Patients should discuss money with their doctors
Taking time to improve communication with your doctor can help save you money in medical treatments.
The doctor's office can be one of the most uncomfortable places in the world. You're sick, you're worried about what's wrong, and you're probably not fully clothed. Most of us just want to get out of there as fast as possible, but when the news isn't good, there are tough choices to be made about treatment and the cost of your options and those shouldn't be rushed.
Peter Ubel, a physician and behavioral scientist at Duke University, says better communication with your doctor can save you money on your medical bills, if you ask the right questions. Ubel is also author of the book "Critical Decisions: How You and Your Doctor Can Make the Right Medical Choices Together."
He says that when you are faced with bad news from a physician, thinking about the best option for your wallet is often the last thing on people's minds.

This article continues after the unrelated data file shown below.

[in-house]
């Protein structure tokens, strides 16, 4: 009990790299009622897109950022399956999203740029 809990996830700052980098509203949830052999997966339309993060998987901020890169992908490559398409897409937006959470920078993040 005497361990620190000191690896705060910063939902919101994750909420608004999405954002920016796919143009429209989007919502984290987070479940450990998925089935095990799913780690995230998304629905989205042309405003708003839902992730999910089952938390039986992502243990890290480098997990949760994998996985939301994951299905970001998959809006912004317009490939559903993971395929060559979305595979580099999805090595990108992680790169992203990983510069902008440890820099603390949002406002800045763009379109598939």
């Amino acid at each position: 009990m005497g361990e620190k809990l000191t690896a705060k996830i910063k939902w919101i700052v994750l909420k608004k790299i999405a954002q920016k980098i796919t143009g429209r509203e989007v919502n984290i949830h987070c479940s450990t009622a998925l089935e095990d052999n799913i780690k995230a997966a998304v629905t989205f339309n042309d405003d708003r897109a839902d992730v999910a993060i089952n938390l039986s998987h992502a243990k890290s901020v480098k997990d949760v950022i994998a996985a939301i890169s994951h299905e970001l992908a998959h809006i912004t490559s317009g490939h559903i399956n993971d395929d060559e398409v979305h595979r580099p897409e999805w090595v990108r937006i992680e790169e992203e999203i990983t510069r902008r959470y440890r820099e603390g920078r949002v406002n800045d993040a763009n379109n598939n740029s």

"You're thinking about your health and then -- even if money does come up -- I bet most people are wondering, 'Is it even appropriate for me to mention that?'" he says.
Ubel says it's absolutely appropriate. The right medical treatment depends on the pros and cons of your alternatives, he says, including the costs.
Still, if it's a matter of life or death, how important is it to consider money?
"Money is part of our lives," says Ubel. "Often there are alternatives out there and you need to know what those alternatives are. Maybe there is no other good alternative and you'll have to decide to find a way to find the money."
Ubel says if you don't have to leap into a decision, you should ask what your alternatives are. For example, if one of your options is to take a generic drug rather than the brand-name counterpart, that can help with treatment costs.
He says doctors can't read minds, so patients should communicate with their MD. But that's easier said than done. He offers this advice: "Remember, you deserve your doctor's time. Don't be afraid to ask questions. Bring someone to your appointments when you have important decisions to make -- maybe somebody who's willing to step in who's a little less shy than you are. Someone, at a minimum, who can take notes. But maybe someone who can act as your advocate."
If you don't have anyone to advocate on your behalf, Ubel says you should check to see if your hospital has a program where decision coaches sit with patients when they meet with their doctors.